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A supply chain refers to a chain or network of companies ranging from suppliers to end-users. Logistic service plays an important role in a supply chain where it implements and controls the efficient flow and storage of goods, services and information within and between companies in the supply chain. In this article, we will discuss the relevant legislations and regulatory framework governing supply chain in Malaysia.
The relevant legal provisions governing supply chain management process in Malaysia are as follows:
A warehouse operator must apply for a warehouse licence from the Local Authority or the Royal Malaysian Customs (“RMC”) depending on his warehousing requirements. Section 65 of the Customs Act 1967 empowers the Director General to grant license to any person for warehousing dutiable goods, subject to the approval of the RMC. There are three (3) types of warehouse licences in Malaysia including Ordinary Warehouse License, Public Bonded Warehouse License and Private Bonded Warehouse License. However, it is important to note that approvals from the relevant government authority or department shall be obtained as part of the requirements prior to application of the warehouse licence.
Companies intending to provide transportation services on land shall obtain commercial vehicle licences from either the Land Public Transport Commission (“SPAD”) under Road Transport Department Malaysia (“JPJ”) (for Peninsula Malaysia) or Commercial Vehicles Licensing Board (for Sabah and Sarawak). There are two (2) types of commercial vehicle licences under Section 14 of the Commercial Vehicles Licensing Board Act 1987 (“CVLBA 1987”) including Carrier Licence A (to provide transportation services to third parties using commercial vehicles) and Carrier Licence C (to provide transportation services for own use).
Carriage of goods by sea in ships from any port in Peninsular Malaysia is governed by the Carriage of Goods by Sea Act 1950, whilst for Sabah and Sarawak, the governing act is the Merchant Shipping (Implementation of Conventions Relating to Carriage of Goods by Sea and to Liability of shipowners and Others) Regulations 1960. Ports in Malaysia are governed by the Port Authorities Act 1963 and Ports (Privatisation) Act 1990.
The Carriage by Air Act 1974 governs carriage by air internationally including cargo. It ratifies and gives effect to certain Conventions such as the Warsaw Convention 1929, Guadalajara Convention 1981 and the Montreal Convention 1999. On the other hand, domestic-related carriage of goods is governed by the Carriage by Air (Application of Provisions) Order 1975.
Integrated Logistics Services (“ILS”) refers to the variety of end-to-end logistics-related service activities such as air, ocean, road and rail transportation, warehousing and other value-added services that make up a total logistics services package. A company or an operator who wishes to undertake ILS businesses must obtain the specific licences from the respective licencing authority or bodies as mentioned above.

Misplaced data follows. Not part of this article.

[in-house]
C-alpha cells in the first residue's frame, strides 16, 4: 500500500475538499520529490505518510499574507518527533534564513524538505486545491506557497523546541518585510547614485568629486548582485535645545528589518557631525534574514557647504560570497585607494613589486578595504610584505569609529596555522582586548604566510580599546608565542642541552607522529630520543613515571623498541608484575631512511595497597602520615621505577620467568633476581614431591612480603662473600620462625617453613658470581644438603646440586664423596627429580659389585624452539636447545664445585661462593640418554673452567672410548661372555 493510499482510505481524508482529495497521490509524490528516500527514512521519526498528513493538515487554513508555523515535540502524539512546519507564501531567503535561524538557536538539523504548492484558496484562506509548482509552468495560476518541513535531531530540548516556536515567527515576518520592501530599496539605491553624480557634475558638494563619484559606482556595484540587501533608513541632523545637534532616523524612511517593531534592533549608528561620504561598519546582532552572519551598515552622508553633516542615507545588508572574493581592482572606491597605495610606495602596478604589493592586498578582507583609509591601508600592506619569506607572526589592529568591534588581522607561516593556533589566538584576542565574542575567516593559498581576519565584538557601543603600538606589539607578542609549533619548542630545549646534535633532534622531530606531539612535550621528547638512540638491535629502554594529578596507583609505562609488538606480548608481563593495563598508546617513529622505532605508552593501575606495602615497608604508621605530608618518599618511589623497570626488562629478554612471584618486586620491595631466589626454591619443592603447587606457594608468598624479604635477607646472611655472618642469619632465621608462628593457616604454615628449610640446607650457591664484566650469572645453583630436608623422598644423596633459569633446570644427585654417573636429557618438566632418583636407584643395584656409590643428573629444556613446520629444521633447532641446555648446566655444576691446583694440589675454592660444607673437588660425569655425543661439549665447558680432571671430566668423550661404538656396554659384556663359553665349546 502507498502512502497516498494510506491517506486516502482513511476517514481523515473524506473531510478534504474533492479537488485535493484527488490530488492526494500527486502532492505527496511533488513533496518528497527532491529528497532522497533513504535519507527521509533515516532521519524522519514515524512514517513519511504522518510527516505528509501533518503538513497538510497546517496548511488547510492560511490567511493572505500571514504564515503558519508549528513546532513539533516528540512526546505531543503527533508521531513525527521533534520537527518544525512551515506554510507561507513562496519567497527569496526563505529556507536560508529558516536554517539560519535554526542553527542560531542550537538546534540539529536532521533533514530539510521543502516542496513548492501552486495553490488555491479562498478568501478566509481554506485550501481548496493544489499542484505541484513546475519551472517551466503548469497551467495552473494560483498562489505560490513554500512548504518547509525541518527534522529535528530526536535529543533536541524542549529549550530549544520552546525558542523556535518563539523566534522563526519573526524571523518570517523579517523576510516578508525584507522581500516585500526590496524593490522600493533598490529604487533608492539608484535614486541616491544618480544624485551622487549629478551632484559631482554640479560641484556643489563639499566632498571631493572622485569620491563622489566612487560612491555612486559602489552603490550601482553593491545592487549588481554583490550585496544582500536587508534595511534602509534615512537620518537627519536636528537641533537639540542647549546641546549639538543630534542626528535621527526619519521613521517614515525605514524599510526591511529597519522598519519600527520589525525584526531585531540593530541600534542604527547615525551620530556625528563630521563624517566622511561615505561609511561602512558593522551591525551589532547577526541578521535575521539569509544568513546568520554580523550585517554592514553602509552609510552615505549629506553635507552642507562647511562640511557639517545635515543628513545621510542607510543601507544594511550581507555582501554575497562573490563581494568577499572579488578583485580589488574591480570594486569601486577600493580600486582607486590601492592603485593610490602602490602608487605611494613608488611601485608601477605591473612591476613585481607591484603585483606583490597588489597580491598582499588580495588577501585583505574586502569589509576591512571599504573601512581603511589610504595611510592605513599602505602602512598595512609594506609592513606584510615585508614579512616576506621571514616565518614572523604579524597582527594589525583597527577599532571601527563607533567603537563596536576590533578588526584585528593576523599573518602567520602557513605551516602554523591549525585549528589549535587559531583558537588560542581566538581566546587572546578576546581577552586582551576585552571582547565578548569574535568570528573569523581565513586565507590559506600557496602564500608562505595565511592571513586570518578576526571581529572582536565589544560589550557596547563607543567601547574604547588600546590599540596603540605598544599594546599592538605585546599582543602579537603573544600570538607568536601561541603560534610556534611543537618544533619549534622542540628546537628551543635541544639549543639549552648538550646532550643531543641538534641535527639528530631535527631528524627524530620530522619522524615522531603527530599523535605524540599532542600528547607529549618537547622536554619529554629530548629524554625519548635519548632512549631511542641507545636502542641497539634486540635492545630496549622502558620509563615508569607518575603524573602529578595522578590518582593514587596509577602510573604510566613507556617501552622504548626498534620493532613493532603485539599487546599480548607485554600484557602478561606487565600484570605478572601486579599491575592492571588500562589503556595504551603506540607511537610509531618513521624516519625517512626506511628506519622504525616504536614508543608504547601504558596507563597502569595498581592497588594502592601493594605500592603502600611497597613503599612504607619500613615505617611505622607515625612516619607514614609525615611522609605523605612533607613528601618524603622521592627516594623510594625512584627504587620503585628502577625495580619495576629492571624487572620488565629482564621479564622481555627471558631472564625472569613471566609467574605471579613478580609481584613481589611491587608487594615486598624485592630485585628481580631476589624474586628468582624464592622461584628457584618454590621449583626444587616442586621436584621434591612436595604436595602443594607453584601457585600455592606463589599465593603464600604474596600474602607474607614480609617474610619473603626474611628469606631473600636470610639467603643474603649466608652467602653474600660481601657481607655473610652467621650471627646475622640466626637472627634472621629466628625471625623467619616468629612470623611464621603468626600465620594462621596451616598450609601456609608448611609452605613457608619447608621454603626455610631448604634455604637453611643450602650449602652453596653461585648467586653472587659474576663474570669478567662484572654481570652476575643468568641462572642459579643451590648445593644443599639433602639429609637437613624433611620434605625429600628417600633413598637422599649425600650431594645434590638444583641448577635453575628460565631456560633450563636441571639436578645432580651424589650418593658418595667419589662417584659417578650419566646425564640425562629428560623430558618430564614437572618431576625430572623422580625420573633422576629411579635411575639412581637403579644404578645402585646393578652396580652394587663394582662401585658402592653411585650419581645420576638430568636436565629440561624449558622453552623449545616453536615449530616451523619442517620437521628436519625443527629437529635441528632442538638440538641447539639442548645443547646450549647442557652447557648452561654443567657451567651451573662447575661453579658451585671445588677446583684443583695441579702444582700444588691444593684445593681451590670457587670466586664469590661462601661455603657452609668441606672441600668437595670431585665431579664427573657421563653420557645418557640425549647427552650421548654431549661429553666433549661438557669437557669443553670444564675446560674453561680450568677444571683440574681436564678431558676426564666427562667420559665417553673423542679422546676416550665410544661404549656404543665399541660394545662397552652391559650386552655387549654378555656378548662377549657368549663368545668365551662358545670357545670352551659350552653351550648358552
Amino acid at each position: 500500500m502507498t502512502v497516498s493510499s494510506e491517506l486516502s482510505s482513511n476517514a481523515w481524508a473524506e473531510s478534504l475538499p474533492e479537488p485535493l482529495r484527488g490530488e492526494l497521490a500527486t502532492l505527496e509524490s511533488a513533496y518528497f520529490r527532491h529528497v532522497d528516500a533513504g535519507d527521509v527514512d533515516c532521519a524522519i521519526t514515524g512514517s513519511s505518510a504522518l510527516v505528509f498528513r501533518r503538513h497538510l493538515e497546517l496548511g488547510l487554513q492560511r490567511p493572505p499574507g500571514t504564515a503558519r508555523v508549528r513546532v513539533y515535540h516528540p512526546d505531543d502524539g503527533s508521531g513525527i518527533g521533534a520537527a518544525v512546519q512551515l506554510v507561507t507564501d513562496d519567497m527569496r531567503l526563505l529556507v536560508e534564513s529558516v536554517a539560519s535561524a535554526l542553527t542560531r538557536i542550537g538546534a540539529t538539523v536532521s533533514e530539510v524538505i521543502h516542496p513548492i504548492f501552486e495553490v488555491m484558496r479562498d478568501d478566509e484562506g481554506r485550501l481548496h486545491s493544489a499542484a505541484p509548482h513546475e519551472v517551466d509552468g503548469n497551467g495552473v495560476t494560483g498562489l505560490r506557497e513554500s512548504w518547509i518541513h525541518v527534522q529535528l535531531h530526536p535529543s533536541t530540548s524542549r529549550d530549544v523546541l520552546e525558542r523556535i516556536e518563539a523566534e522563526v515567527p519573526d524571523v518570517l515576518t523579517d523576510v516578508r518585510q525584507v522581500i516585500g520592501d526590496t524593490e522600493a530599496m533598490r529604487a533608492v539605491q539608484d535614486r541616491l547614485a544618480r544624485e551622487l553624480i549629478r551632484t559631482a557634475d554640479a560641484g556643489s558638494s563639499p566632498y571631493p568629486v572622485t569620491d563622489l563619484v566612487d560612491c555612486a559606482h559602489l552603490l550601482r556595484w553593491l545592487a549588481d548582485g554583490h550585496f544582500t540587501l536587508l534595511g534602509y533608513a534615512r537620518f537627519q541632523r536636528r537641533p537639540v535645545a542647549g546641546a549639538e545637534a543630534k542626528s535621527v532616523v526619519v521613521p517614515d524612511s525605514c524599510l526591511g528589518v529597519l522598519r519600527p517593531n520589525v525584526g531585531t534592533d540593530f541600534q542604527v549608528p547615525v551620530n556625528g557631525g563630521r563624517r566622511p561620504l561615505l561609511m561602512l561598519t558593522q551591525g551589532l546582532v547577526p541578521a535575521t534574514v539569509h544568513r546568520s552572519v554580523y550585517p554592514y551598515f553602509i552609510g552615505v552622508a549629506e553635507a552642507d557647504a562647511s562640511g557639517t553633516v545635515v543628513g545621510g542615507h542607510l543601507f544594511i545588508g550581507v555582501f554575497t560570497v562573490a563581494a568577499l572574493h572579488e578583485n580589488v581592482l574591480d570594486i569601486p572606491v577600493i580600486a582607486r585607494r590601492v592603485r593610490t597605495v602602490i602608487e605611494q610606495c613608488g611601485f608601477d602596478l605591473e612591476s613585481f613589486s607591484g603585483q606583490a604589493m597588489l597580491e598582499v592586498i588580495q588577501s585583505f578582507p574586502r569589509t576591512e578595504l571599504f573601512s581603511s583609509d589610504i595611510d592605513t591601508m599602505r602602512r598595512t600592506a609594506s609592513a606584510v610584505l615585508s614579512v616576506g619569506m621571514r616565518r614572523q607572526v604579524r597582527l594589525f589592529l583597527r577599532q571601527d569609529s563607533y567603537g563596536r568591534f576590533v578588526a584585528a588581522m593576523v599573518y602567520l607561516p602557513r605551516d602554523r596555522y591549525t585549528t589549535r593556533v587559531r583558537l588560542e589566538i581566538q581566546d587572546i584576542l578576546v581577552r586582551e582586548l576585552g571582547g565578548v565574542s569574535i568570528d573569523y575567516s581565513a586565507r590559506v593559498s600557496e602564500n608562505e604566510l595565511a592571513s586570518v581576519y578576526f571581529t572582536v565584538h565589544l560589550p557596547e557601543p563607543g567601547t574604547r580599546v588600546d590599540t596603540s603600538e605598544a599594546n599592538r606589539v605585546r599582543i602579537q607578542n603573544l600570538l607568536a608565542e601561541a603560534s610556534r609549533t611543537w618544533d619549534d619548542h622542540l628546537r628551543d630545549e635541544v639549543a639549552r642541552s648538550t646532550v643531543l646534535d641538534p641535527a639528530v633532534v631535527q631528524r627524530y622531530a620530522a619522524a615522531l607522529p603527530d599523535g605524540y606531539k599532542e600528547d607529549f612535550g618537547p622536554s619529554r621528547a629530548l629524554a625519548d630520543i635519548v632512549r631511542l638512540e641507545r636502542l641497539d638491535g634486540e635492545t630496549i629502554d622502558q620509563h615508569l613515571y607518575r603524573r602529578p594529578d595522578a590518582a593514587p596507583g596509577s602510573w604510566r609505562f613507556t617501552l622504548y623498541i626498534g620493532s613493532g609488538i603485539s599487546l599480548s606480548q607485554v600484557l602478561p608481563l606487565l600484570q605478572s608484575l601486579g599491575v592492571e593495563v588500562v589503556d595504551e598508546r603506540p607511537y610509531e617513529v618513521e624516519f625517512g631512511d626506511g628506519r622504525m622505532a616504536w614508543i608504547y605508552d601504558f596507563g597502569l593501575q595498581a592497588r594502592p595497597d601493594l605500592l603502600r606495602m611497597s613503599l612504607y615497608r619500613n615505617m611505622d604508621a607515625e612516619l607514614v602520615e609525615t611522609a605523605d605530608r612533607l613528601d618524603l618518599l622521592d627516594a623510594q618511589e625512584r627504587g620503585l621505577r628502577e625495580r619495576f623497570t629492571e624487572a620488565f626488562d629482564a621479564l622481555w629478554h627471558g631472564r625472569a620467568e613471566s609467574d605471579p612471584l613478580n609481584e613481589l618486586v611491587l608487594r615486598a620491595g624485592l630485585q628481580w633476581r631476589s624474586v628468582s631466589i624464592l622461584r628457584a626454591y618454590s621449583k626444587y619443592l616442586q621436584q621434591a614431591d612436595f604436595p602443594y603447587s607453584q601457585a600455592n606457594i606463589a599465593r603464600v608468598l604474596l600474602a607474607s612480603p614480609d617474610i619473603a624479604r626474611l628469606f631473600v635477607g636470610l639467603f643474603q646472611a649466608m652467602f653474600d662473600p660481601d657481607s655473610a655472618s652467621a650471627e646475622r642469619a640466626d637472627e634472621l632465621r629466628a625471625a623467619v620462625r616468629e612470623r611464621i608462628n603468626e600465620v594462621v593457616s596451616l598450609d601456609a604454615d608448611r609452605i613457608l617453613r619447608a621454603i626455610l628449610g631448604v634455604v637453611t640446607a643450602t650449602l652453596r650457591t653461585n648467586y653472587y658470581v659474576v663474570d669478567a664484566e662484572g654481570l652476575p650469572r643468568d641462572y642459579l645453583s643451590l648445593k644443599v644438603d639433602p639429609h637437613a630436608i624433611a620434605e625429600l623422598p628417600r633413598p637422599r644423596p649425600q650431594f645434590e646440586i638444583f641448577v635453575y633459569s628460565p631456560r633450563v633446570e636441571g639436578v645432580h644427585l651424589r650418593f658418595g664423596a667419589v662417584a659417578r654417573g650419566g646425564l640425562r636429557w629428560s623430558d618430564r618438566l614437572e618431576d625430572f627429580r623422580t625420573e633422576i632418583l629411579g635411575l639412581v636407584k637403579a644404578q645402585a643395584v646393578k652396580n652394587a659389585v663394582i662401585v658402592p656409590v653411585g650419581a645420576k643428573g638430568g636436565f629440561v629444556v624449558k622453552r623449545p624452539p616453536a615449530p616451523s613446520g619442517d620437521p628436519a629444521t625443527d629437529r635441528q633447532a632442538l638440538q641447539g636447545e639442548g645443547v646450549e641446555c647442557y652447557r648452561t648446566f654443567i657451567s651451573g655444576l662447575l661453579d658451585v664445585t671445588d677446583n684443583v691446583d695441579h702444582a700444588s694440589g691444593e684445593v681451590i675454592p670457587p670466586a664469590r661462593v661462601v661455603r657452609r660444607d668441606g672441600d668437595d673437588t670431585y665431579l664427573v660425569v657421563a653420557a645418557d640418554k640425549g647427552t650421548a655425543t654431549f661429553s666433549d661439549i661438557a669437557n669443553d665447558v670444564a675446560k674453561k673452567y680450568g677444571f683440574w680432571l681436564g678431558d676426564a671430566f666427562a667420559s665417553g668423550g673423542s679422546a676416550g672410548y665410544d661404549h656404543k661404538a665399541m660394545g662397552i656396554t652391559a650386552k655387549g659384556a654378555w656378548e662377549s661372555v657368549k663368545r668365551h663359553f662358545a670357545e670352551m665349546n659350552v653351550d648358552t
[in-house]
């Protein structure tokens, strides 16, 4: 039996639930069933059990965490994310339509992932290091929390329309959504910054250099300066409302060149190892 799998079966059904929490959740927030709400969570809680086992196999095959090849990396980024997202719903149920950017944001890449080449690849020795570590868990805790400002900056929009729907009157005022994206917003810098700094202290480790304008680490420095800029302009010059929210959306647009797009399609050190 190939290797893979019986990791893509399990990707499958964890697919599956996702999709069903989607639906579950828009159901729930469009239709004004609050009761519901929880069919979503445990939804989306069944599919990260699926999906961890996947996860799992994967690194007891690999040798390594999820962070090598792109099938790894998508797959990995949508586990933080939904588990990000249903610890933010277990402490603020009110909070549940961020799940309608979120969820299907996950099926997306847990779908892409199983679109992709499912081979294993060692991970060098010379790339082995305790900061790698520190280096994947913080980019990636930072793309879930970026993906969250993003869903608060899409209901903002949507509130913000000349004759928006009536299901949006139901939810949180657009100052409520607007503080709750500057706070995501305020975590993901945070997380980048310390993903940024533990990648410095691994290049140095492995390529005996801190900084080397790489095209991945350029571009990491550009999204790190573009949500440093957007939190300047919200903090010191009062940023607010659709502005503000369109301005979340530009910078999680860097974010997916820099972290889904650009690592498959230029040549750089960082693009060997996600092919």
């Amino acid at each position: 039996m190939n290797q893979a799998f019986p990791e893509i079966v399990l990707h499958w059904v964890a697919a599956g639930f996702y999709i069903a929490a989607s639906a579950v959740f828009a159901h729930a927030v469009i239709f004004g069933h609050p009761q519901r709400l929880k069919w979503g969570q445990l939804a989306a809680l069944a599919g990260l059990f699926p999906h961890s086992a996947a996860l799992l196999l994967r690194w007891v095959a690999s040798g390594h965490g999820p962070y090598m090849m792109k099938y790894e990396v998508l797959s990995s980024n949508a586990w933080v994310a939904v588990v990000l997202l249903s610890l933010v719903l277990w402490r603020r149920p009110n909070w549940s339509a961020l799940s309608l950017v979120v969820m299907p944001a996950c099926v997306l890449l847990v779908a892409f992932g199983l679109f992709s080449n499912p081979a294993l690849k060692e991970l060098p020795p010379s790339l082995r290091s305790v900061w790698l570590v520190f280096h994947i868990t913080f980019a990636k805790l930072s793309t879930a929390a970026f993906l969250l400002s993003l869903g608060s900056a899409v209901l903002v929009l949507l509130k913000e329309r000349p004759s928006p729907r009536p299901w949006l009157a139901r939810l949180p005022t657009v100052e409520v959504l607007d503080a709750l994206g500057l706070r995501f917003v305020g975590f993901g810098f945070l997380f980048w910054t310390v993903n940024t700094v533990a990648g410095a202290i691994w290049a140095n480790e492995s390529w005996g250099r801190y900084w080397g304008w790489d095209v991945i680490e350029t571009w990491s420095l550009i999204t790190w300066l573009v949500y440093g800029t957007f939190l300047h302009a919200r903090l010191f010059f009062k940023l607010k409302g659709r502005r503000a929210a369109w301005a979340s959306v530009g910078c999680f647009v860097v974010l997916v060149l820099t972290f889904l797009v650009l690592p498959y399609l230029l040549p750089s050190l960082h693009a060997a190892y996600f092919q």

The Malaysia Investment Development Authority (“MIDA”) supports the growth of companies undertaking ILS activities by offering the ILS incentive and International ILS status. ILS providers may apply to the Ministry of International Trade and Industry for a Pioneer Status or an Investment Tax Allowance which are incentives provided by the Government of Malaysia in accordance with the Promotion of Investments Act 1986.
A person who undertakes to operate any of the services above in Malaysia must incorporate a corporate entity in accordance with Companies Act 2016.
Consumer Protection Act 1999 (“CPA 1999”) sets out the framework for the protection of consumers’ rights in Malaysia. CPA 1999 provides for the rights against suppliers in respect of guarantees in the supply of goods. In the context of this article, the CPA 1999 protects the end user in the supply chain by guaranteeing a right of redress for the end users.
The legal provisions above shall be complied by companies providing services related to supply chain management or logistics sector in Malaysia. These companies shall be mindful of the ever-changing legal framework governing supply chain in Malaysia and keep abreast of the regulatory approvals required in conducting their businesses.
Esther is a partner in Messrs Paul Cheah Associates who was admitted as an Advocate and Solicitor of the High Court of Malaya in 2012. She has been actively participating as a speaker in webinars hosted by RHT including the RHT CABA ASEAN Summit 2021 where she spoke on the global supply chain.
Jer Nynn is an associate in Messrs Paul Cheah Associates who was admitted as an Advocate and Solicitor of the High Court of Malaya in 2019. Since joining the firm in 2020, she works under the guidance of Esther under the Litigation and Dispute Resolution Department.